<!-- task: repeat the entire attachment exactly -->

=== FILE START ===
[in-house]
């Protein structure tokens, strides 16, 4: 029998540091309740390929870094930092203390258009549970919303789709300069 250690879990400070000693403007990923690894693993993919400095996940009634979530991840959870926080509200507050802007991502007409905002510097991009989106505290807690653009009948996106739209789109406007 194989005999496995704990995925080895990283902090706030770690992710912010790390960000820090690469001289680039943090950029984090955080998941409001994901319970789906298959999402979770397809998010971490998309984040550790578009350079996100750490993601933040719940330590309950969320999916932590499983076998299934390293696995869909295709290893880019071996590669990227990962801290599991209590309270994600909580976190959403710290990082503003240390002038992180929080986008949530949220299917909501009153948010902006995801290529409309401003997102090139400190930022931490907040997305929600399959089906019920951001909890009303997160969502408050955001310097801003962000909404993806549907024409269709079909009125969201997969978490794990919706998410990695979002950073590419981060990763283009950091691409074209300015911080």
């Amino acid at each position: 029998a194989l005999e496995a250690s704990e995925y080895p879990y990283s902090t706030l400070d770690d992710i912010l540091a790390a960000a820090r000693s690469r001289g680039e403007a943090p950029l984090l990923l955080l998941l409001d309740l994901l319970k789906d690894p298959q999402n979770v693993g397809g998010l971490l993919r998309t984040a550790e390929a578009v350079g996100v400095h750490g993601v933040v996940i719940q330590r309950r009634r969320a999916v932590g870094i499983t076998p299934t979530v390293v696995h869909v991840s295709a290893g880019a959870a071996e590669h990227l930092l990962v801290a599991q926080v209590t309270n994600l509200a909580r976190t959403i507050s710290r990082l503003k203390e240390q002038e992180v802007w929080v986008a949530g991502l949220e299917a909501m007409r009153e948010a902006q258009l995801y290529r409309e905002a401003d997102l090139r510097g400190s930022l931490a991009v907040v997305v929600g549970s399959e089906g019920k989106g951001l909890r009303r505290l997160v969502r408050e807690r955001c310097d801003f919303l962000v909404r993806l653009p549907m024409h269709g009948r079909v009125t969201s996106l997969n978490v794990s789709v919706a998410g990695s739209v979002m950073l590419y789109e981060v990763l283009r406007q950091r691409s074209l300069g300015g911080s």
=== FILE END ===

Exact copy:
[in-house]
């Protein structure tokens, strides 16, 4: 029998540091309740390929870094930092203390258009549970919303789709300069 250690879990400070000693403007990923690894693993993919400095996940009634979530991840959870926080509200507050802007991502007409905002510097991009989106505290807690653009009948996106739209789109406007 194989005999496995704990995925080895990283902090706030770690992710912010790390960000820090690469001289680039943090950029984090955080998941409001994901319970789906298959999402979770397809998010971490998309984040550790578009350079996100750490993601933040719940330590309950969320999916932590499983076998299934390293696995869909295709290893880019071996590669990227990962801290599991209590309270994600909580976190959403710290990082503003240390002038992180929080986008949530949220299917909501009153948010902006995801290529409309401003997102090139400190930022931490907040997305929600399959089906019920951001909890009303997160969502408050955001310097801003962000909404993806549907024409269709079909009125969201997969978490794990919706998410990695979002950073590419981060990763283009950091691409074209300015911080």
């Amino acid at each position: 029998a194989l005999e496995a250690s704990e995925y080895p879990y990283s902090t706030l400070d770690d992710i912010l540091a790390a960000a820090r000693s690469r001289g680039e403007a943090p950029l984090l990923l955080l998941l409001d309740l994901l319970k789906d690894p298959q999402n979770v693993g397809g998010l971490l993919r998309t984040a550790e390929a578009v350079g996100v400095h750490g993601v933040v996940i719940q330590r309950r009634r969320a999916v932590g870094i499983t076998p299934t979530v390293v696995h869909v991840s295709a290893g880019a959870a071996e590669h990227l930092l990962v801290a599991q926080v209590t309270n994600l509200a909580r976190t959403i507050s710290r990082l503003k203390e240390q002038e992180v802007w929080v986008a949530g991502l949220e299917a909501m007409r009153e948010a902006q258009l995801y290529r409309e905002a401003d997102l090139r510097g400190s930022l931490a991009v907040v997305v929600g549970s399959e089906g019920k989106g951001l909890r009303r505290l997160v969502r408050e807690r955001c310097d801003f919303l962000v909404r993806l653009p549907m024409h269709g009948r079909v009125t969201s996106l997969n978490v794990s789709v919706a998410g990695s739209v979002m950073l590419y789109e981060v990763l283009r406007q950091r691409s074209l300069g300015g911080s």